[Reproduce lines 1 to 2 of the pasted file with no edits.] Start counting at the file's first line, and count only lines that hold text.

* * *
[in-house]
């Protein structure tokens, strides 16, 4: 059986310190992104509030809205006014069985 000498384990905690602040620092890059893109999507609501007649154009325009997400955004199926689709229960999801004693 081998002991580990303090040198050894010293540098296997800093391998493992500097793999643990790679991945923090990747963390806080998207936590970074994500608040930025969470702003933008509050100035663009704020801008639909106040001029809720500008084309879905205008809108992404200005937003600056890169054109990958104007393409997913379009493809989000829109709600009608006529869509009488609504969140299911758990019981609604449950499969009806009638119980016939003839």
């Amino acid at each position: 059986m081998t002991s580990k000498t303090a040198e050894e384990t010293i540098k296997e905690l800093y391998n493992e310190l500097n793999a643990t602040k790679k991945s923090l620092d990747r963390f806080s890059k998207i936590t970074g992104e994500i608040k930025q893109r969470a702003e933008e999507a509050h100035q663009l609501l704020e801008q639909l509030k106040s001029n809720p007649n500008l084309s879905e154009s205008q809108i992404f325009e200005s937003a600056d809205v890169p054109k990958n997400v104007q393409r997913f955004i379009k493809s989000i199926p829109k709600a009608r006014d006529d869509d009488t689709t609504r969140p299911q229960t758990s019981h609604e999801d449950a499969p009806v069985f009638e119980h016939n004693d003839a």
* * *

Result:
[in-house]
């Protein structure tokens, strides 16, 4: 059986310190992104509030809205006014069985 000498384990905690602040620092890059893109999507609501007649154009325009997400955004199926689709229960999801004693 081998002991580990303090040198050894010293540098296997800093391998493992500097793999643990790679991945923090990747963390806080998207936590970074994500608040930025969470702003933008509050100035663009704020801008639909106040001029809720500008084309879905205008809108992404200005937003600056890169054109990958104007393409997913379009493809989000829109709600009608006529869509009488609504969140299911758990019981609604449950499969009806009638119980016939003839």